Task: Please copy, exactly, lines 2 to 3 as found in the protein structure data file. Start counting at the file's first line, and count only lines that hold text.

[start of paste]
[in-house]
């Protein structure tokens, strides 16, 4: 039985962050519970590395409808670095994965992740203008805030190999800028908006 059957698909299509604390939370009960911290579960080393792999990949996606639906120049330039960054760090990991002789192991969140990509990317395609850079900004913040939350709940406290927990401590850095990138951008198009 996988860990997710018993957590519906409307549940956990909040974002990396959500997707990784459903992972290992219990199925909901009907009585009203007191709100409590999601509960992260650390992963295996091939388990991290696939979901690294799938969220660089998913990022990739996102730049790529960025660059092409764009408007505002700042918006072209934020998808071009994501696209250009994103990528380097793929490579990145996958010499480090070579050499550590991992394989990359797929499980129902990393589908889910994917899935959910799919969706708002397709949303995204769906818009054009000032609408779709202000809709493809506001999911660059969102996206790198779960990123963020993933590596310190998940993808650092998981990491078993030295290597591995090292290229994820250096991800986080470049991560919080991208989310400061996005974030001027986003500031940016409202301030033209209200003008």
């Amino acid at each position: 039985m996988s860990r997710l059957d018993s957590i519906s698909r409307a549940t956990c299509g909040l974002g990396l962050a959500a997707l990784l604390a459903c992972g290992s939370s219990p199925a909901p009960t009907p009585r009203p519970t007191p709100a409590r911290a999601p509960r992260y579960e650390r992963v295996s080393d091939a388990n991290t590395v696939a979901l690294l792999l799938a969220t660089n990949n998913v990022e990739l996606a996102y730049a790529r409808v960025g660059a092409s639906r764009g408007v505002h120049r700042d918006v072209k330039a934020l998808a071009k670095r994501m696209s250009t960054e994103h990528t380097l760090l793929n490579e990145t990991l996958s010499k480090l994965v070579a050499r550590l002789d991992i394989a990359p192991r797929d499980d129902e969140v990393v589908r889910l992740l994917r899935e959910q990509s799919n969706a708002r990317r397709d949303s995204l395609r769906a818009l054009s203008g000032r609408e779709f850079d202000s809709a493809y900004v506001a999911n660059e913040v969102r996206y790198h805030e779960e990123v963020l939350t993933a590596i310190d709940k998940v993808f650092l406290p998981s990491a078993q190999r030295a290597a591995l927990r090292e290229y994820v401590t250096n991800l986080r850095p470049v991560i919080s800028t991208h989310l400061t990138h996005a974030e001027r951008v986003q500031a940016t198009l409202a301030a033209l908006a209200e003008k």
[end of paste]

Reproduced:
């Protein structure tokens, strides 16, 4: 039985962050519970590395409808670095994965992740203008805030190999800028908006 059957698909299509604390939370009960911290579960080393792999990949996606639906120049330039960054760090990991002789192991969140990509990317395609850079900004913040939350709940406290927990401590850095990138951008198009 996988860990997710018993957590519906409307549940956990909040974002990396959500997707990784459903992972290992219990199925909901009907009585009203007191709100409590999601509960992260650390992963295996091939388990991290696939979901690294799938969220660089998913990022990739996102730049790529960025660059092409764009408007505002700042918006072209934020998808071009994501696209250009994103990528380097793929490579990145996958010499480090070579050499550590991992394989990359797929499980129902990393589908889910994917899935959910799919969706708002397709949303995204769906818009054009000032609408779709202000809709493809506001999911660059969102996206790198779960990123963020993933590596310190998940993808650092998981990491078993030295290597591995090292290229994820250096991800986080470049991560919080991208989310400061996005974030001027986003500031940016409202301030033209209200003008």
């Amino acid at each position: 039985m996988s860990r997710l059957d018993s957590i519906s698909r409307a549940t956990c299509g909040l974002g990396l962050a959500a997707l990784l604390a459903c992972g290992s939370s219990p199925a909901p009960t009907p009585r009203p519970t007191p709100a409590r911290a999601p509960r992260y579960e650390r992963v295996s080393d091939a388990n991290t590395v696939a979901l690294l792999l799938a969220t660089n990949n998913v990022e990739l996606a996102y730049a790529r409808v960025g660059a092409s639906r764009g408007v505002h120049r700042d918006v072209k330039a934020l998808a071009k670095r994501m696209s250009t960054e994103h990528t380097l760090l793929n490579e990145t990991l996958s010499k480090l994965v070579a050499r550590l002789d991992i394989a990359p192991r797929d499980d129902e969140v990393v589908r889910l992740l994917r899935e959910q990509s799919n969706a708002r990317r397709d949303s995204l395609r769906a818009l054009s203008g000032r609408e779709f850079d202000s809709a493809y900004v506001a999911n660059e913040v969102r996206y790198h805030e779960e990123v963020l939350t993933a590596i310190d709940k998940v993808f650092l406290p998981s990491a078993q190999r030295a290597a591995l927990r090292e290229y994820v401590t250096n991800l986080r850095p470049v991560i919080s800028t991208h989310l400061t990138h996005a974030e001027r951008v986003q500031a940016t198009l409202a301030a033209l908006a209200e003008k």